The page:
Informational interviewing is an excellent way to get yourself back in the serve-and-volley game. You might be more comfortable asking frank and candid questions from someone in this advisor role than from someone who is deciding on your future employment. The more you prepare for an interview, the more you will know what to ask. Plus, informational interviews allow you to tap into a hidden job-market, as someone is a lot more likely to dish about the inner workings of a company or an unadvertised job opening to a friend-of-a-friend or fellow alumni.
7. Follow up
Keeping in touch with your contacts sounds simple, but it can actually become a bit complex once you've reached out to former colleagues, college alumni, and your neighbor's cousin's wife all in the name of networking. Always, always send a thank-you note. As you continue refining your search, you want to stay in touch with all of these contacts for different reasons, whether it's a leg up in a new industry or someone who can put in a good word. Sending someone a relevant article is a great way to reestablish communications. Organizational apps like JibberJobber and Gist are great ways to keep track of your network outreach.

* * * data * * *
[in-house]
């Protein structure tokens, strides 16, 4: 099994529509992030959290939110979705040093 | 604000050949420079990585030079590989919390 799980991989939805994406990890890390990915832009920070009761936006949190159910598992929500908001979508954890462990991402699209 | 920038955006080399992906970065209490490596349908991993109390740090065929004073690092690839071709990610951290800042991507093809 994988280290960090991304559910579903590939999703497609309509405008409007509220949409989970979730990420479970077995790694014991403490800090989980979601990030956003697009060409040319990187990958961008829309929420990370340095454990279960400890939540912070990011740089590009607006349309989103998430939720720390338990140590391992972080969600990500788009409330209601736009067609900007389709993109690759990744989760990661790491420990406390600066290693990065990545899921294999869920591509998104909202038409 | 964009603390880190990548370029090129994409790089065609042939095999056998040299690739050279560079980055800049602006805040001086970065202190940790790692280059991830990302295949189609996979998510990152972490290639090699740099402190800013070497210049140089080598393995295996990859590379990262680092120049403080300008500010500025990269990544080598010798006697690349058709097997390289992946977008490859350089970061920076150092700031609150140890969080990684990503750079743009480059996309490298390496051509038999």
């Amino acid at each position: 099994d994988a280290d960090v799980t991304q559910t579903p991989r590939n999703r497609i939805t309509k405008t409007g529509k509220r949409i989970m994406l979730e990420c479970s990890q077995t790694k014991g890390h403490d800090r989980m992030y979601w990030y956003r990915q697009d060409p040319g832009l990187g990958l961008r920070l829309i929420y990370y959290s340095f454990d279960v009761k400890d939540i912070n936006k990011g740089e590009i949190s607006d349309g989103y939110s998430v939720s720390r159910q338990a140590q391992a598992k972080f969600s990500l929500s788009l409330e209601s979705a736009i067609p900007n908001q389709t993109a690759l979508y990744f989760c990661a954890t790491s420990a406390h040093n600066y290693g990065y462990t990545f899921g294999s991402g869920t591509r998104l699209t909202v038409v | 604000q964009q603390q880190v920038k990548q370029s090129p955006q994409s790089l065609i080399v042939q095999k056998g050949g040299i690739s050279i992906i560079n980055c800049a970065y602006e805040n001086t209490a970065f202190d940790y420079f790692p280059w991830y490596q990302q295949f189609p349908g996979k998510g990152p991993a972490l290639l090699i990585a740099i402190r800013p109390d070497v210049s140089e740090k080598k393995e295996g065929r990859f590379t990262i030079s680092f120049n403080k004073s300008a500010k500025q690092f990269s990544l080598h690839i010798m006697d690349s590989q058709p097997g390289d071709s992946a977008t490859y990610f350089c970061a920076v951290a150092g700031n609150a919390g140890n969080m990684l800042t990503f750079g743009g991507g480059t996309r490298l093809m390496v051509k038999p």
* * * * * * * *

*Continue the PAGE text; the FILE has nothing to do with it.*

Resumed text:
By Elena Konstrant